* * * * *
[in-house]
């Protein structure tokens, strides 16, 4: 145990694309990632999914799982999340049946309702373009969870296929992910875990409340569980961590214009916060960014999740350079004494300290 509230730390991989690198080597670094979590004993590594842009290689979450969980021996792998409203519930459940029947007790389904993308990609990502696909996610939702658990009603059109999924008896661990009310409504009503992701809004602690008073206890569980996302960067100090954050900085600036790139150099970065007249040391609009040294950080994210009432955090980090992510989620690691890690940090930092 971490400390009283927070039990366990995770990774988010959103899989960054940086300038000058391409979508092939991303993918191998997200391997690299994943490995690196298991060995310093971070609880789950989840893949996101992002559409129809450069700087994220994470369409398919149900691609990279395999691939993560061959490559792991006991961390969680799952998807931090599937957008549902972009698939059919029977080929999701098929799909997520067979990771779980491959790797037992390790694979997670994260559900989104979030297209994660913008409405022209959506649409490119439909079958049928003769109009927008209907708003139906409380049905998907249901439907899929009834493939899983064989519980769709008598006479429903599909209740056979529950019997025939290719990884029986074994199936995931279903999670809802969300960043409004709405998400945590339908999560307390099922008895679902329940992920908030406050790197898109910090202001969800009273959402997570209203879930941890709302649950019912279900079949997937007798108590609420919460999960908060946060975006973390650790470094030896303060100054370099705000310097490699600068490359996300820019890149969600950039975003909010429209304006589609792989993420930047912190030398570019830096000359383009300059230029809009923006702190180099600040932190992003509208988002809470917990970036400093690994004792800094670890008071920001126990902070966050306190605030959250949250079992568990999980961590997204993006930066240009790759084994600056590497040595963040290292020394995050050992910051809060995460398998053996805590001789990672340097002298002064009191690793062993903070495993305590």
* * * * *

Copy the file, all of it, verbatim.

[in-house]
């Protein structure tokens, strides 16, 4: 145990694309990632999914799982999340049946309702373009969870296929992910875990409340569980961590214009916060960014999740350079004494300290 509230730390991989690198080597670094979590004993590594842009290689979450969980021996792998409203519930459940029947007790389904993308990609990502696909996610939702658990009603059109999924008896661990009310409504009503992701809004602690008073206890569980996302960067100090954050900085600036790139150099970065007249040391609009040294950080994210009432955090980090992510989620690691890690940090930092 971490400390009283927070039990366990995770990774988010959103899989960054940086300038000058391409979508092939991303993918191998997200391997690299994943490995690196298991060995310093971070609880789950989840893949996101992002559409129809450069700087994220994470369409398919149900691609990279395999691939993560061959490559792991006991961390969680799952998807931090599937957008549902972009698939059919029977080929999701098929799909997520067979990771779980491959790797037992390790694979997670994260559900989104979030297209994660913008409405022209959506649409490119439909079958049928003769109009927008209907708003139906409380049905998907249901439907899929009834493939899983064989519980769709008598006479429903599909209740056979529950019997025939290719990884029986074994199936995931279903999670809802969300960043409004709405998400945590339908999560307390099922008895679902329940992920908030406050790197898109910090202001969800009273959402997570209203879930941890709302649950019912279900079949997937007798108590609420919460999960908060946060975006973390650790470094030896303060100054370099705000310097490699600068490359996300820019890149969600950039975003909010429209304006589609792989993420930047912190030398570019830096000359383009300059230029809009923006702190180099600040932190992003509208988002809470917990970036400093690994004792800094670890008071920001126990902070966050306190605030959250949250079992568990999980961590997204993006930066240009790759084994600056590497040595963040290292020394995050050992910051809060995460398998053996805590001789990672340097002298002064009191690793062993903070495993305590």